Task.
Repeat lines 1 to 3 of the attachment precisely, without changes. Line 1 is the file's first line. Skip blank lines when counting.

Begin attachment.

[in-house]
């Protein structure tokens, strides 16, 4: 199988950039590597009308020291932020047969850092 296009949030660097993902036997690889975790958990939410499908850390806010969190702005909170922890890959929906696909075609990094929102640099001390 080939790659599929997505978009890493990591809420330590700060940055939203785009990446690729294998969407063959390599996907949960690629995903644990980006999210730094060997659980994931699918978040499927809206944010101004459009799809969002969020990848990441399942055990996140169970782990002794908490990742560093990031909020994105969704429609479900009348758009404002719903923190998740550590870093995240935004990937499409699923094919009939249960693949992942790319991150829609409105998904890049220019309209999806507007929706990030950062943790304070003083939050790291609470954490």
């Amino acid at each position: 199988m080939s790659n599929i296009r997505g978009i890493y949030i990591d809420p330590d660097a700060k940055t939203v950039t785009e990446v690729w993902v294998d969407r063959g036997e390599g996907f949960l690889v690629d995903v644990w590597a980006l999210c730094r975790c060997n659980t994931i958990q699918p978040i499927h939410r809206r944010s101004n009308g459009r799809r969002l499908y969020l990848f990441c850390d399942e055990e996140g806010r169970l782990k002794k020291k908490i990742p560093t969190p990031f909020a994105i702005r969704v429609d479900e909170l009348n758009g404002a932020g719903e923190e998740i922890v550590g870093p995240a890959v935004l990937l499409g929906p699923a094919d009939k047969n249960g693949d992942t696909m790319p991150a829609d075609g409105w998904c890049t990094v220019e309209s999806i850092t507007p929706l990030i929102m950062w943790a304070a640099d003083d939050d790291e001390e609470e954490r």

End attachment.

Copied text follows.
[in-house]
């Protein structure tokens, strides 16, 4: 199988950039590597009308020291932020047969850092 296009949030660097993902036997690889975790958990939410499908850390806010969190702005909170922890890959929906696909075609990094929102640099001390 080939790659599929997505978009890493990591809420330590700060940055939203785009990446690729294998969407063959390599996907949960690629995903644990980006999210730094060997659980994931699918978040499927809206944010101004459009799809969002969020990848990441399942055990996140169970782990002794908490990742560093990031909020994105969704429609479900009348758009404002719903923190998740550590870093995240935004990937499409699923094919009939249960693949992942790319991150829609409105998904890049220019309209999806507007929706990030950062943790304070003083939050790291609470954490």
């Amino acid at each position: 199988m080939s790659n599929i296009r997505g978009i890493y949030i990591d809420p330590d660097a700060k940055t939203v950039t785009e990446v690729w993902v294998d969407r063959g036997e390599g996907f949960l690889v690629d995903v644990w590597a980006l999210c730094r975790c060997n659980t994931i958990q699918p978040i499927h939410r809206r944010s101004n009308g459009r799809r969002l499908y969020l990848f990441c850390d399942e055990e996140g806010r169970l782990k002794k020291k908490i990742p560093t969190p990031f909020a994105i702005r969704v429609d479900e909170l009348n758009g404002a932020g719903e923190e998740i922890v550590g870093p995240a890959v935004l990937l499409g929906p699923a094919d009939k047969n249960g693949d992942t696909m790319p991150a829609d075609g409105w998904c890049t990094v220019e309209s999806i850092t507007p929706l990030i929102m950062w943790a304070a640099d003083d939050d790291e001390e609470e954490r």